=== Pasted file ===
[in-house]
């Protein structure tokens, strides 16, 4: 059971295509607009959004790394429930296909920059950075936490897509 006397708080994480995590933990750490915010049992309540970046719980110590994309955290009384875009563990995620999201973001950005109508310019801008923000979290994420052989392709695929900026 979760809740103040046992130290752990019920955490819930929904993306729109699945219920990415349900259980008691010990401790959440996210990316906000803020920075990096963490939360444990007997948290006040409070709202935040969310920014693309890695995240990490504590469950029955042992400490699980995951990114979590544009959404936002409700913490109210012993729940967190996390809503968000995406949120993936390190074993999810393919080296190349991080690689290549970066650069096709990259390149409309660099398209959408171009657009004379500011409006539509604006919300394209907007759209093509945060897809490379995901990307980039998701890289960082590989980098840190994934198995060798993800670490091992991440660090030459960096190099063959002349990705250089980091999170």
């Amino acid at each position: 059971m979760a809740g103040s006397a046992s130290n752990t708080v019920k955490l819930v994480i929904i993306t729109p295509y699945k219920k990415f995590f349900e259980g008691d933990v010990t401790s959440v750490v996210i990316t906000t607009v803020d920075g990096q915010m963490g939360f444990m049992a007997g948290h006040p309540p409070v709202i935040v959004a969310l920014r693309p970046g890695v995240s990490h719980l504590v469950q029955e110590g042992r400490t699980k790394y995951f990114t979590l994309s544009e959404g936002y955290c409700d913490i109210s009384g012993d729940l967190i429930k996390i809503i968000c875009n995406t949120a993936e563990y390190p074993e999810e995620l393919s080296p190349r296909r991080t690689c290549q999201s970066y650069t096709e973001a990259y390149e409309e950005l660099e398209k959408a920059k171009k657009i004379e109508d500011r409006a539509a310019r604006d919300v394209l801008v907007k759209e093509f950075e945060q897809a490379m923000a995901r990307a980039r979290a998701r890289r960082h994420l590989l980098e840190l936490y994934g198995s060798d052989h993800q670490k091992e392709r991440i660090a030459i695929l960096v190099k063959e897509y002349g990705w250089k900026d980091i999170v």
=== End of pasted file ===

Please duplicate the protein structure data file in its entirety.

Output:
[in-house]
């Protein structure tokens, strides 16, 4: 059971295509607009959004790394429930296909920059950075936490897509 006397708080994480995590933990750490915010049992309540970046719980110590994309955290009384875009563990995620999201973001950005109508310019801008923000979290994420052989392709695929900026 979760809740103040046992130290752990019920955490819930929904993306729109699945219920990415349900259980008691010990401790959440996210990316906000803020920075990096963490939360444990007997948290006040409070709202935040969310920014693309890695995240990490504590469950029955042992400490699980995951990114979590544009959404936002409700913490109210012993729940967190996390809503968000995406949120993936390190074993999810393919080296190349991080690689290549970066650069096709990259390149409309660099398209959408171009657009004379500011409006539509604006919300394209907007759209093509945060897809490379995901990307980039998701890289960082590989980098840190994934198995060798993800670490091992991440660090030459960096190099063959002349990705250089980091999170």
């Amino acid at each position: 059971m979760a809740g103040s006397a046992s130290n752990t708080v019920k955490l819930v994480i929904i993306t729109p295509y699945k219920k990415f995590f349900e259980g008691d933990v010990t401790s959440v750490v996210i990316t906000t607009v803020d920075g990096q915010m963490g939360f444990m049992a007997g948290h006040p309540p409070v709202i935040v959004a969310l920014r693309p970046g890695v995240s990490h719980l504590v469950q029955e110590g042992r400490t699980k790394y995951f990114t979590l994309s544009e959404g936002y955290c409700d913490i109210s009384g012993d729940l967190i429930k996390i809503i968000c875009n995406t949120a993936e563990y390190p074993e999810e995620l393919s080296p190349r296909r991080t690689c290549q999201s970066y650069t096709e973001a990259y390149e409309e950005l660099e398209k959408a920059k171009k657009i004379e109508d500011r409006a539509a310019r604006d919300v394209l801008v907007k759209e093509f950075e945060q897809a490379m923000a995901r990307a980039r979290a998701r890289r960082h994420l590989l980098e840190l936490y994934g198995s060798d052989h993800q670490k091992e392709r991440i660090a030459i695929l960096v190099k063959e897509y002349g990705w250089k900026d980091i999170v």